It’s clear the war is far from over. At the moment, LaserPerformance’s territory includes everywhere except Australia, New Zealand, Japan, and Korea, so they clearly have the kingdom. ILCA, on the other hand, has an army of class members capable of forcing change. Faust is confident his organization will soon be bringing other builders on board. How this will shake out is anyone’s guess, but the battle will most likely pass through someone’s court. This story is far from over.

Recent Timeline of Events

April 28, 2019—LaserPerformance issues a press release that includes documentation to support their position that Performance Sailcraft Australia produced non-compliant Lasers from 2006 to 2015. The boats are alleged to have had an additional layer of fiberglass added to the inside of the hulls, from the centerboard case forward to the bow, glued-in foam flotation blocks (instead of Cubitainers) and plywood reinforcement of the grab rails. Reportedly, there were 2,280 boats produced in that period. LP also alleges ILCA changed the Laser Construction Manual to make these boats legal. Documentation includes emails dated March of 2015, between ILYA to LPA addressing the non-compliance issue.

April 27, 2019—World Sailing issues a press release stating they have “not endorsed or pre-approved the proposed name change of the Laser to the ILCA Dinghy.” World Sailing also states it has “received no class rule change requests related to the name of the boat.” It also states it has “not approved any individual class or manufacturer’s position concerning production and intellectual property rights.”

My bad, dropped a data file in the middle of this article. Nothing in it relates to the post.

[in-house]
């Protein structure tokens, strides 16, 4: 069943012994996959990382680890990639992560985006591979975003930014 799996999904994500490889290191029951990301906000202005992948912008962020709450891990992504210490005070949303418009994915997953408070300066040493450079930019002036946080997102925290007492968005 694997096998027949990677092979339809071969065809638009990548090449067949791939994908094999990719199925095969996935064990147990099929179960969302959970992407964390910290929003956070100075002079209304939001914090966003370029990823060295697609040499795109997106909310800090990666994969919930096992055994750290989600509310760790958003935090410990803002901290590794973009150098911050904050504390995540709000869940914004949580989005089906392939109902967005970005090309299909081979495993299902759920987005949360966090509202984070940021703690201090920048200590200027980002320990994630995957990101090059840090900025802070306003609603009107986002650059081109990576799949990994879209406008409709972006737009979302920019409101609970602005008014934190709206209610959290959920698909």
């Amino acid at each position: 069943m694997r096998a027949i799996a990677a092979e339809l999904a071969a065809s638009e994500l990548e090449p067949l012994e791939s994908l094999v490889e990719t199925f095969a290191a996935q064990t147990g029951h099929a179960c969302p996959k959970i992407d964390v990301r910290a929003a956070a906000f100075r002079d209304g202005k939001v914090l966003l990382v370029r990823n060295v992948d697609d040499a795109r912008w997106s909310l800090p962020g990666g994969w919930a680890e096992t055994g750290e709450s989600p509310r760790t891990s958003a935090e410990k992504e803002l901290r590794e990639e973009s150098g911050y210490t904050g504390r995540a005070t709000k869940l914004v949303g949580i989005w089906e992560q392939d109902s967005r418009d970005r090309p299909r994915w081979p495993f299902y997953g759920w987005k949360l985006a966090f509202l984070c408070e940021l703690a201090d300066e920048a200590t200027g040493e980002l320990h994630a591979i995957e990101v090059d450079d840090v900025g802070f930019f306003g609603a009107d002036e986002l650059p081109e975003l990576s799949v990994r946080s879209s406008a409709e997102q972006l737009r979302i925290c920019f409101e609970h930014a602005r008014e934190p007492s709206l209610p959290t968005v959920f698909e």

April 26, 2019—LaserPerformance issues a statement accusing Global Sailing (a privately-held company, which bought Bruce Kirby’s licensing agreements) and Performance Sailcraft Australia, of creating a monopoly and suggests Global Sailing owns no rights to the Laser. It also claims ILCA’s name change is an “illegal initiative” and accuses PSA, Global Sailing and ILCA of creating a “secret alliance” to replace rigs for the Laser Radial and Laser 4.7 with “C rigs.” LP concludes these events explain the ILCA’s reluctance to negotiate a new license agreement.

April 25, 2019—ILCA rebrands its boat as the “ILCA Dinghy.” The name will apply to all new, class-approved boats, in all three rigs. New, class-legal sails will also be rebranded, as will all class-approved parts. Existing boats and related equipment will not need to be rebranded.

April 21, 2019—The ILCA issues a statement that “Club Edition” boats built by LaserPerformance, will be “ineligible to compete in any ILCA/North American Laser Class Association sanctioned event. Broadly speaking (but not exclusively), this means the boat cannot be used in any regattas listed on the website.” The ILCA stopped short of completely outlawing them, stating, “we do not consider that we should dictate to sailing clubs throughout North America over their adoption.”